Thomas Jefferson said, “I have looked on our present state of liberty as a short-lived possession, unless the mass of the people could be informed to a certain degree.”
In the United States today, there appears to be a difference in the information our citizens have, based upon where they get their news.
A University of Maryland study found that the majority of Fox News viewers who watched the channel daily erroneously believed statements such as “Most scientists do not agree that climate change is occurring” and “That it is not clear that President Obama was born in the United States.”
The University of Maryland study indicated that the effects of being misinformed increased incrementally with increasing levels of exposure to Fox News. Another study from Fairleigh Dickinson University indicates that Fox News viewers were significantly less informed on topics than those that watched NPR.
A study published April 7, 2022, co-authored by David Broockman, who teaches at UC-Berkeley, and Joshua Kalla, who teaches at Yale, indicates staunchly conservative Fox News viewers who spent a month tuning in to CNN instead of Fox reported a broad shift in their political opinions — until they returned to watching Fox.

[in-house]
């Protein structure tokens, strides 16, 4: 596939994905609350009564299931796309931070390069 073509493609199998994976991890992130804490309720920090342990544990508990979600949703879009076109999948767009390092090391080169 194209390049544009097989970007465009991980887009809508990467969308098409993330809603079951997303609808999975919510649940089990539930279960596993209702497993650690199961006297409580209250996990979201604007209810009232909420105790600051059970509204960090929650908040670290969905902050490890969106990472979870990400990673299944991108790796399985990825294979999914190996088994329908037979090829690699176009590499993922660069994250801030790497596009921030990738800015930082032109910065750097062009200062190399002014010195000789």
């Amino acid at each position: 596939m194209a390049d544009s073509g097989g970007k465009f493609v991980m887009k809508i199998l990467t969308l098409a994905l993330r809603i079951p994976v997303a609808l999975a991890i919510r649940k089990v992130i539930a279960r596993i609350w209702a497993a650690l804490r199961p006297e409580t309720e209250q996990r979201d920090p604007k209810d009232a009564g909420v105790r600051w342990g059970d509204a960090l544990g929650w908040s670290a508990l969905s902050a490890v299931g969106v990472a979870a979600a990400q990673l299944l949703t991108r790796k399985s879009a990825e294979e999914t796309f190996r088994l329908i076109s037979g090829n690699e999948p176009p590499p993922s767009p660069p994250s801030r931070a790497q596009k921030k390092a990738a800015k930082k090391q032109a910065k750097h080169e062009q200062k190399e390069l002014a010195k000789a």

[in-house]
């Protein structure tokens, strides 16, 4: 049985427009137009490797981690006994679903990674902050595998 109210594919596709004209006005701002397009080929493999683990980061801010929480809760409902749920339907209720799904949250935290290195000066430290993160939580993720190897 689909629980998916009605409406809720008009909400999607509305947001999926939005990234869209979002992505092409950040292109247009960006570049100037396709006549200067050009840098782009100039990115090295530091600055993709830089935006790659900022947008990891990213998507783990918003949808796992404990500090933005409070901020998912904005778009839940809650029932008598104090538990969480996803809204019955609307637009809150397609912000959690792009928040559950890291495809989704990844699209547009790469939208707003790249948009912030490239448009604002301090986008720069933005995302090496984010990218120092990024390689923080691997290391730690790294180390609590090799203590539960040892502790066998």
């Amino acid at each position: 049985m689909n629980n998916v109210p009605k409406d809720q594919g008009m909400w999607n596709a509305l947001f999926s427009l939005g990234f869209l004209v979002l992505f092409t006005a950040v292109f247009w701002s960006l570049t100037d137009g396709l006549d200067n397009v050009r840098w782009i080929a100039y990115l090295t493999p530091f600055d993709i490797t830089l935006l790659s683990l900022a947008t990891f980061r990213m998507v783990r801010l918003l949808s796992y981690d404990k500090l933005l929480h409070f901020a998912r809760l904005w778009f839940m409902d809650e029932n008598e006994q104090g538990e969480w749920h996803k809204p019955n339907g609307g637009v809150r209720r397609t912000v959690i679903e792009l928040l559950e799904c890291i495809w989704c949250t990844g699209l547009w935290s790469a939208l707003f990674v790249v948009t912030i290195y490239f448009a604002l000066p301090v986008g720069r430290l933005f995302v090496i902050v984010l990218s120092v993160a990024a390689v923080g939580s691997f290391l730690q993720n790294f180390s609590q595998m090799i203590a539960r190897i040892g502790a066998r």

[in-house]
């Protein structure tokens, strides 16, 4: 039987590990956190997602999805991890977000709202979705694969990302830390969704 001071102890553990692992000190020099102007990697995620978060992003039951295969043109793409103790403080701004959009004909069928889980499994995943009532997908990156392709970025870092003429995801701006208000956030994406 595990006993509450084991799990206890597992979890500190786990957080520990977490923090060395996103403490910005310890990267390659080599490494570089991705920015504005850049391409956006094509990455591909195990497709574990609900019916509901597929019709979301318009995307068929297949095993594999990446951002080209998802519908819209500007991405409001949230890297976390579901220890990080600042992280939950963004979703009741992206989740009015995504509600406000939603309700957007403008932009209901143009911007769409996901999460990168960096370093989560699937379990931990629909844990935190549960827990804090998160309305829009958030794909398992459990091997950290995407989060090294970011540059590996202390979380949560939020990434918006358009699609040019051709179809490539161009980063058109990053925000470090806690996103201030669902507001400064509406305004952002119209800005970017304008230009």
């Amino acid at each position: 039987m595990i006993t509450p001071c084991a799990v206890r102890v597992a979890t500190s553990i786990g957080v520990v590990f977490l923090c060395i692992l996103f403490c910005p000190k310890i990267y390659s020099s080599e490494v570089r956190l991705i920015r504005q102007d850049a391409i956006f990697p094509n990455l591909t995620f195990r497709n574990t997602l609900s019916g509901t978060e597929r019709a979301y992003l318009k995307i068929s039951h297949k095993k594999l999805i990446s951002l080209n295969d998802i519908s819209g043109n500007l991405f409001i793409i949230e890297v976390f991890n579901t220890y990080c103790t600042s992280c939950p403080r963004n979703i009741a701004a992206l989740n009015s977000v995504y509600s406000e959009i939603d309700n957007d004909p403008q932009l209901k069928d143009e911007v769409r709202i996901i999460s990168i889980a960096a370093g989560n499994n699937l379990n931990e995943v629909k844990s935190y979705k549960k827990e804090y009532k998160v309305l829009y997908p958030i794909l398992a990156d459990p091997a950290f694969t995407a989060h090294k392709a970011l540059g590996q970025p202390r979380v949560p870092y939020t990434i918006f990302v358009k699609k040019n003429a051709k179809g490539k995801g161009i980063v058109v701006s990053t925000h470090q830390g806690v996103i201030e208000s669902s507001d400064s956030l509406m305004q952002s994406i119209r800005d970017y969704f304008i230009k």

Dan Froomkin, in an article for NBC News Now, published April 9, 2022, in his analysis on the Yale-UC Berkeley study, indicates he believes the study indicates the problem with Fox “News,” the cable TV channel, isn’t just what it is — it’s also what it isn’t. It is often a purveyor of propaganda and misinformation. What it’s not is a source of “news” — at least not by any normal definition.
Our democracy depends on all of us getting accurate news. Even “Pearls Before Swine,” in the April 10 comic section of the Star Tribune, makes fun of unbalanced and dishonest news and talks about the “Fairness Doctrine.” The “Fairness Doctrine,” before it was abolished in 1987, required all news broadcasters to present news that is honest and balanced.
Maybe the “Fairness Doctrine” should be reinstated. Absent that, all of us owe it to our democracy to use multiple balanced news sources to get our news, in case some of the news from our favorite news sources is not accurate.
Maybe a few times a week, to insure we are getting honest and accurate news, we should listen to news from sources such as National Public Radio (NPR) or our public television station. What do you think?